Lost in Translation: Cooking Brazilian Feijoada with my boyfriend

By Branca Lessa de Sa

In my house, we have a tradition. Every year before our annual visit to Brazil, my brother and I will list, in order of preference, the foods that we are most looking forward to eating when we’re there. “Pão de queijois a must” he’ll say, while I respond with “what about feijoada?”  When we have arrived in Brazil, it never feels like we’re fully there until we’ve sat down in the small kitchen of our apartment with the fresh bread and requeijão (Brazilian soft cheese) out, slathering a generous amount of it onto a carelessly ripped out section of the roll, crumbs spilling everywhere, cheese swirling in our mouths. We’ll put our feet up, and smile at each other with the kind of tacit understanding only shared by siblings who have moved across continents together. From that point on, we know we’re home. 

Branca as a child.

Branca as a child.

Even the simplest things, when eaten in your home country, feel so utterly satisfying.

 Simple pleasures

It’s funny how even the simplest things like bread and cheese, when eaten in your home country, in the way you used to have them growing up, feel so utterly satisfying. Everything is just right—the smell, the taste, the company, the setting. But the feelings are not so simple when we eat these foods here, in our adopted home. Pure, indulgent satisfaction is replaced by a messy concoction of disappointment, longing, joy, and compromise.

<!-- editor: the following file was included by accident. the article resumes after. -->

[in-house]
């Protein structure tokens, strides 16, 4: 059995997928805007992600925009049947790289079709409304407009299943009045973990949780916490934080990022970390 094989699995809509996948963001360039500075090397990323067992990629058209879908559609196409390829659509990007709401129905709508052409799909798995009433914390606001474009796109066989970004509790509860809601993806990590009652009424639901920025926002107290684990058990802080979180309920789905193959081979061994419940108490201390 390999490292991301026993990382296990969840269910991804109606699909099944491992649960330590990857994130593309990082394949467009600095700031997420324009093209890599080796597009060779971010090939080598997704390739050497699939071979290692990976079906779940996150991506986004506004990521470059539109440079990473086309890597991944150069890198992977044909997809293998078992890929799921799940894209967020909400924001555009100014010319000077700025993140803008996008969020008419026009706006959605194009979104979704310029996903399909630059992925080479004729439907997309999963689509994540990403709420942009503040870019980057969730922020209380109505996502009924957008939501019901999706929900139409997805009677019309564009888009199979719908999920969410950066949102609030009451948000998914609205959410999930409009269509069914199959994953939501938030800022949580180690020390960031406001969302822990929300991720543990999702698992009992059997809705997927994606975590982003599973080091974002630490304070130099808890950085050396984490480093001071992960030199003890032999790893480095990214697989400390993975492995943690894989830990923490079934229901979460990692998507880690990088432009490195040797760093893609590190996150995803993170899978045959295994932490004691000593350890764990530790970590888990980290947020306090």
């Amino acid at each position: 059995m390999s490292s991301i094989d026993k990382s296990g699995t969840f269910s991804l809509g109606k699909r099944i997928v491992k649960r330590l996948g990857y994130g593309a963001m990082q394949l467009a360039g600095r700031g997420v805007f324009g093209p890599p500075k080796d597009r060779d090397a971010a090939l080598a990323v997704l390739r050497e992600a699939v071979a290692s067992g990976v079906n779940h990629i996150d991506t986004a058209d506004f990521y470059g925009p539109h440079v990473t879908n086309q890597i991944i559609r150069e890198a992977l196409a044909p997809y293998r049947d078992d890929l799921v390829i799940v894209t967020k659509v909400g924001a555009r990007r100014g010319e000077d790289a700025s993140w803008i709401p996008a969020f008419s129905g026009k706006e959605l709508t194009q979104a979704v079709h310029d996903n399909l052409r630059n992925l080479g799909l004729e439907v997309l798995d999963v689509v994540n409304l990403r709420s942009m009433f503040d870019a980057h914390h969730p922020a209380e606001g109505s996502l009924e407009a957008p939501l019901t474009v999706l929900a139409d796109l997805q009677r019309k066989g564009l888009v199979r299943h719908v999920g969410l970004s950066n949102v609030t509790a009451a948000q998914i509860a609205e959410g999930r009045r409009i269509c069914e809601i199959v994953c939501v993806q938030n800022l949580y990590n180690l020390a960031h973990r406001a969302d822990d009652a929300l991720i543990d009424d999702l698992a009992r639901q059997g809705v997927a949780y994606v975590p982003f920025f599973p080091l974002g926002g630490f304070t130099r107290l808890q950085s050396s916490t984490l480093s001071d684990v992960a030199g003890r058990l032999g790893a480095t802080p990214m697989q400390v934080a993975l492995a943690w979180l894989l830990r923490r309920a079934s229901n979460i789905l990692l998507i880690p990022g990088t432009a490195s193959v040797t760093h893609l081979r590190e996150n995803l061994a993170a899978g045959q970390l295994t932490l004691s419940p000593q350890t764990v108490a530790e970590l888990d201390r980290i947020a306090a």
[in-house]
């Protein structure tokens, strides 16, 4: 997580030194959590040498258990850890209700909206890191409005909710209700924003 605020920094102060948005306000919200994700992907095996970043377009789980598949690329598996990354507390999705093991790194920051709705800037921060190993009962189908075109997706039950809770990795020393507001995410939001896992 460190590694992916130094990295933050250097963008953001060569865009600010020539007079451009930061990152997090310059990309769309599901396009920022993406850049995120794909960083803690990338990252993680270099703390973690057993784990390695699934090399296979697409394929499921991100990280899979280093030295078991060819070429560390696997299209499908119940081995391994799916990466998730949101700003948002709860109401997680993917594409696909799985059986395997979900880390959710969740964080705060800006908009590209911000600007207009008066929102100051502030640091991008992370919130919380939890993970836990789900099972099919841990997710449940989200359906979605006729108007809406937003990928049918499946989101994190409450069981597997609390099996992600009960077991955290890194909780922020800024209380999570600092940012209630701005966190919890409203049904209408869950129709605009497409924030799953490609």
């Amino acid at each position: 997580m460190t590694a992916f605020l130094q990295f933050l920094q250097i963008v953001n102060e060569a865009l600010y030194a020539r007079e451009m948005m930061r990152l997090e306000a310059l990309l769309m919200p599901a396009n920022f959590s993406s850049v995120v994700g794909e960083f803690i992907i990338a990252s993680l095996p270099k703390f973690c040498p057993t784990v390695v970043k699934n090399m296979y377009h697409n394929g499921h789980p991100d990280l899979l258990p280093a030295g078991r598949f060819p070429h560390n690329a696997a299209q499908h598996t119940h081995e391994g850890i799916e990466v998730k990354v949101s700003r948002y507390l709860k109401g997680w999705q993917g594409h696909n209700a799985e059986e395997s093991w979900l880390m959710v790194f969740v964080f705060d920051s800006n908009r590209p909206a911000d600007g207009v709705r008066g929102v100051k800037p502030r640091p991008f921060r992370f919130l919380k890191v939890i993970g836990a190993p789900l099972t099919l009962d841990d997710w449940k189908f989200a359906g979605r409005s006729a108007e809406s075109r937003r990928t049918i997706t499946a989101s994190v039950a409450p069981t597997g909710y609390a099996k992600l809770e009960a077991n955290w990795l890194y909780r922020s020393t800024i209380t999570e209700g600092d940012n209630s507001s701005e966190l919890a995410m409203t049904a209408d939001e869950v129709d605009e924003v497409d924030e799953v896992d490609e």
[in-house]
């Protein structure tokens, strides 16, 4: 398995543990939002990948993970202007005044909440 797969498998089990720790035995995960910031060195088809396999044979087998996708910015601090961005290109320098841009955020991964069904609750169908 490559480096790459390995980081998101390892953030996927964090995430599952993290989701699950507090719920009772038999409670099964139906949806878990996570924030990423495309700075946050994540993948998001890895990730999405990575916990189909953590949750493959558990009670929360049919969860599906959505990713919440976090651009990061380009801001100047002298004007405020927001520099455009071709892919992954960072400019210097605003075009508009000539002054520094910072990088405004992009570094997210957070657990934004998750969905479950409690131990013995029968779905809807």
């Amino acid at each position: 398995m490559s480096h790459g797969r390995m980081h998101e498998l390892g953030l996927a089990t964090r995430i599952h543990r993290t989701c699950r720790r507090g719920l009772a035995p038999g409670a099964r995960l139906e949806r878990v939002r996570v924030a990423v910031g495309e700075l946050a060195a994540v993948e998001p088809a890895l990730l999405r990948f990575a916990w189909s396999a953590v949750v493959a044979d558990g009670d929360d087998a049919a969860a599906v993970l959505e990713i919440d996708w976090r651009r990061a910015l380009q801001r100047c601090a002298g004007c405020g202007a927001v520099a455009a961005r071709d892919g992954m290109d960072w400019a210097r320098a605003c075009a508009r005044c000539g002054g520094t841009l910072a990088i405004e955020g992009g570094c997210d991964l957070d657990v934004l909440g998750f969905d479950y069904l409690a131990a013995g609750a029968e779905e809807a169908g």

Take, for example, when I tried to cook a feijoada with my boyfriend at university. Feijoada is the pride and joy of Brazilian cuisine, a black bean stew with pork and vegetables, thick and hearty and bursting with flavour. In Brazil, it’s usually prepared over low heat in a thick clay pot, and served with rice and farofa (a toasted manioc flour mixture). Usually made in massive batches, it tends to feed a whole family or party on a special occasion.

Failed attempts

Mine and my boyfriend’s approach was somewhat less ambitious. After deciding to take the plunge and give the dish a go in my cramped, ill-equipped student kitchen, we headed to the supermarket to buy the ingredients. To our dismay, we couldn’t find black beans anywhere, and had to settle for red kidney beans. From then on, it seemed all our efforts were doomed. Our student budget meant that the usual assortment of ham and pork had to be replaced by a meagre amount of chorizo, which we found on the reduced section. A true feijoadacan take almost an entire day to make, but we hadn’t t the time nor the patience for that.

The product of our hour-long efforts was some crushed beans with a few bits of ham, a little too dry and a little too bland. “I mean….,” said my boyfriend, staring at the pan, “I guess we tried.” Even his optimism couldn’t account for this. We filled our plates with rice and a spoonful of our unique dish and sat on the living room sofa while my housemates passed by and stared quizzically. “Is that… feijoada?” asked my Brazilian housemate. “This? I said, trying my best to sound incredulous. “No, no, of course not. Just some beans.”

Discovering the story behind the dish